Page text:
In the Stars, a sermon

There was a time when David and I would argue something fierce. So, we got married.

Even now, when we argue, I want to have the last word, because that means I am right.

Despite my ego, however, I’ve learned that, sometimes, he is right. And, when I’m at my best, instead of feeling like I’ve lost some kind of battle, I can celebrate. Because, to gain a new insight that gives life to me or our daughter or our world is worth celebrating!

Both the Psalmist and Abram, experience an inner and world changing conversation. They are given a new way of life because they allow God to have the last word. God’s word brings life!

It all began when God introduced God’s self to Abram , saying “Hello!” “I am God, the Almighty.” It feels real casual, like in the movie “O God!” where George Burns talks to John Denver in a grocery store wearing big glasses and a baseball hat with a stylized G. But, while John Denver has much to say, on this first meeting, Abram is silent. Hearing God, he falls on his face. What did you expect? The big G is a whole lot more awesome than an old guy in flannel with a cigar in his mouth.

And God says, “Walk before me and be blameless, and I will make you exceedingly numerous.”

At first glance this seems to be a bad deal. God is behind Abram, watching everything he does. It is worse than Santa checking his list twice! God expects Abram, a descendant of Adam to be blameless. Doesn’t God understand it is a human God is speaking to? Humans got thrown out of the garden and thought it a good idea to create the Chia pet. And he, at 99, is being asked to start a new family as if 99 is the new 30.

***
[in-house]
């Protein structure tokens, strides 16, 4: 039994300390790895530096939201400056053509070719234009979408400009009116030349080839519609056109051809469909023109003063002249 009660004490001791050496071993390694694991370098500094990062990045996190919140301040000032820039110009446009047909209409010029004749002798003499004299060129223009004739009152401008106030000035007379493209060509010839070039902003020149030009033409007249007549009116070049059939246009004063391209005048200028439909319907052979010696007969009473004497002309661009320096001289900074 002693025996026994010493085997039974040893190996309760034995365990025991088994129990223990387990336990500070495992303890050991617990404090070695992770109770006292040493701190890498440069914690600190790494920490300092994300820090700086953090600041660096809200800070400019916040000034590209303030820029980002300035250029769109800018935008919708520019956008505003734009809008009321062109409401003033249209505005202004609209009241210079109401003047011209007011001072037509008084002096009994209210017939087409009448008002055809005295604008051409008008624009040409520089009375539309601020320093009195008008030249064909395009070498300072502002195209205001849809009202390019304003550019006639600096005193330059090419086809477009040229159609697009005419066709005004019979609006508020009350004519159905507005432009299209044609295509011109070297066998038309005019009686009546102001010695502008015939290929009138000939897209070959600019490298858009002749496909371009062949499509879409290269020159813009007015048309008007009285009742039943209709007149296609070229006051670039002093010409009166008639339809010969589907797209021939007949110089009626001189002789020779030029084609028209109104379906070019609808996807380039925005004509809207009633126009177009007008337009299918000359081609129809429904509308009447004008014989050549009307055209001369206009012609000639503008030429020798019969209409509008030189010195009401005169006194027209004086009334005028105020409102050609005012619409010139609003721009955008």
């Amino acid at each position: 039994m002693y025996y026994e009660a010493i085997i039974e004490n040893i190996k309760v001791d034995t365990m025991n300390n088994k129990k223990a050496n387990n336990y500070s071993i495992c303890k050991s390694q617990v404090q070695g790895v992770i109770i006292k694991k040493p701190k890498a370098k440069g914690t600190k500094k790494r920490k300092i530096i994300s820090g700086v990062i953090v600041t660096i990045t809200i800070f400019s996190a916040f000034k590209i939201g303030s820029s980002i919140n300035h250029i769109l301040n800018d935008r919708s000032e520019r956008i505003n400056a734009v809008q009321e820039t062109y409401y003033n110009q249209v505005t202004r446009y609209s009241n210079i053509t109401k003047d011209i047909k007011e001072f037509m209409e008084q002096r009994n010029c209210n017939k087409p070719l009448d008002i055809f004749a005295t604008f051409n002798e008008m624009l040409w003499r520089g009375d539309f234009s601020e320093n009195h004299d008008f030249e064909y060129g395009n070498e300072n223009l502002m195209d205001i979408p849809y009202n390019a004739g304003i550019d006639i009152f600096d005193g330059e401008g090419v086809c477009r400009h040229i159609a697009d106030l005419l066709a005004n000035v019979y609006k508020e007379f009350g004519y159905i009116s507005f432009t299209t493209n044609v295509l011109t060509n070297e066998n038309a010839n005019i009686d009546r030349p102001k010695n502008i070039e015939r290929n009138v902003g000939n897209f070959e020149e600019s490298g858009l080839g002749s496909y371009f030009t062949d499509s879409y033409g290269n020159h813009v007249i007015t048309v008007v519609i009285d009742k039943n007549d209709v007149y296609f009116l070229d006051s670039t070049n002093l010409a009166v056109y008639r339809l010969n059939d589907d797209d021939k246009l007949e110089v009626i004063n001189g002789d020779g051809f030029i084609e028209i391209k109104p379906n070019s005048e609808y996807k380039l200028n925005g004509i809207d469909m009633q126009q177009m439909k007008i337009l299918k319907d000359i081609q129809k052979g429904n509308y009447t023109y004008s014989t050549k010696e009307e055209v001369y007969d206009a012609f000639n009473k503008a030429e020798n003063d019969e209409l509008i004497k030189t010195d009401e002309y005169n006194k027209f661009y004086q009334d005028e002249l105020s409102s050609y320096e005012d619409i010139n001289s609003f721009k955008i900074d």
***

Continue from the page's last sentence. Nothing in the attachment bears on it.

To find what is life giving about this word, we have to search deeper.

Let’s start with that phrase: Walk before me. Walk can be literal or figurative. Walk with me can mean let’s walk to the park. Or it means to “walk” with someone on their life’s journey. It means to be with them.

That ominous prepositional phrase “before me,” instead of suggesting God is lurking behind, the Hebrew word connotes being in God’s presence.
Walk before me can be understood as “Let us do life together.”

Next, “be perfect,” also has a different meaning than being a saint or having a figure that walks the high fashion runway or Shaun White’s double mixed twist.

It is means to be complete, be sound, and be whole.

As I hear it, the word is less a command on Abram and more a promise. Walk with me and be whole.

Then there’s that last part about being numerous.

At 99, God is not promising to give Abram a large family so they can settle down and tend to a farm or for him to be the next reality tv star of a show called Eight is not Near Enough.

God’s promise is for Abram to be an ancestor of a “multitude of nations,” a phrase found in both verses 4 and 5. In verse 6, a slight variation, with God saying “I will make nations of you.”

God’s covenant with Abram reaches beyond a single nation. God isn’t interested in maintaining borders. God is interested in reaching you.

As I was thinking on scripture, I heard a report that VP Pence called Billy Graham, who just passed into heaven at 99 years old, a great American. I can’t help but think Billy, who toured the nations, calling people into a relationship with their Father, God, is campaigning heaven for a phone so he might call Pence up and politely correct the error. To serve God is to serve that which reaches way beyond a nation.

In our scripture, ninety nine year old Abram is renamed Abraham. My friend, Jennie McNulty (google her for more funny), noted that “ha” is added to his name. I imagine there is some Hebrew reason for it. But, it is fun to think of it as God putting an exclamation point on this new work…”HA!” “Ha…Ha!” See what I’ve done!

Abraham is the ancestor of those who would walk before God and, in that journey, be made whole. Through Abraham, God plants a seed of faith that multiplies so that the number of his descendants is as many as are the stars in the night sky!

And as the song says…Father Abraham had many sons (and daughters!)..I am one of them and so are you… You are a child of God and you are a child of God and you are a child of God … so let’s all praise the Lord.